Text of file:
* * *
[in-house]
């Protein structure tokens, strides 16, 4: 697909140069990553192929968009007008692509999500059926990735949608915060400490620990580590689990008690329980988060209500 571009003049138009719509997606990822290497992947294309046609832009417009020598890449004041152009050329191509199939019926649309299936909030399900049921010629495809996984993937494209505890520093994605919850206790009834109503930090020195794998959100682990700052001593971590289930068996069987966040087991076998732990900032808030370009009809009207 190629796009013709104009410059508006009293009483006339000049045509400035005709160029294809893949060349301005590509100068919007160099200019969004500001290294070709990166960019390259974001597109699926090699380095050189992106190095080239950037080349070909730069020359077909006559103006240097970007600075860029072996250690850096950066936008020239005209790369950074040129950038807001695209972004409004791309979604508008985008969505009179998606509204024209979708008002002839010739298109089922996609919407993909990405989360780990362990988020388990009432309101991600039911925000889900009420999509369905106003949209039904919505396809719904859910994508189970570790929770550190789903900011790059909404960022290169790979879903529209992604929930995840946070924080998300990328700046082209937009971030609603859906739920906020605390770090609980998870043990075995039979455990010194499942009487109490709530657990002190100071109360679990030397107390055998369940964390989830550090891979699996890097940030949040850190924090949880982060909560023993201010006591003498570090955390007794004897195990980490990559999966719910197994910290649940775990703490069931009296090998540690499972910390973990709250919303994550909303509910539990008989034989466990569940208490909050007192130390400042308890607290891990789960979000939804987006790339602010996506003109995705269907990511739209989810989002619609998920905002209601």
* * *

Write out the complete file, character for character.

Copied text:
[in-house]
């Protein structure tokens, strides 16, 4: 697909140069990553192929968009007008692509999500059926990735949608915060400490620990580590689990008690329980988060209500 571009003049138009719509997606990822290497992947294309046609832009417009020598890449004041152009050329191509199939019926649309299936909030399900049921010629495809996984993937494209505890520093994605919850206790009834109503930090020195794998959100682990700052001593971590289930068996069987966040087991076998732990900032808030370009009809009207 190629796009013709104009410059508006009293009483006339000049045509400035005709160029294809893949060349301005590509100068919007160099200019969004500001290294070709990166960019390259974001597109699926090699380095050189992106190095080239950037080349070909730069020359077909006559103006240097970007600075860029072996250690850096950066936008020239005209790369950074040129950038807001695209972004409004791309979604508008985008969505009179998606509204024209979708008002002839010739298109089922996609919407993909990405989360780990362990988020388990009432309101991600039911925000889900009420999509369905106003949209039904919505396809719904859910994508189970570790929770550190789903900011790059909404960022290169790979879903529209992604929930995840946070924080998300990328700046082209937009971030609603859906739920906020605390770090609980998870043990075995039979455990010194499942009487109490709530657990002190100071109360679990030397107390055998369940964390989830550090891979699996890097940030949040850190924090949880982060909560023993201010006591003498570090955390007794004897195990980490990559999966719910197994910290649940775990703490069931009296090998540690499972910390973990709250919303994550909303509910539990008989034989466990569940208490909050007192130390400042308890607290891990789960979000939804987006790339602010996506003109995705269907990511739209989810989002619609998920905002209601």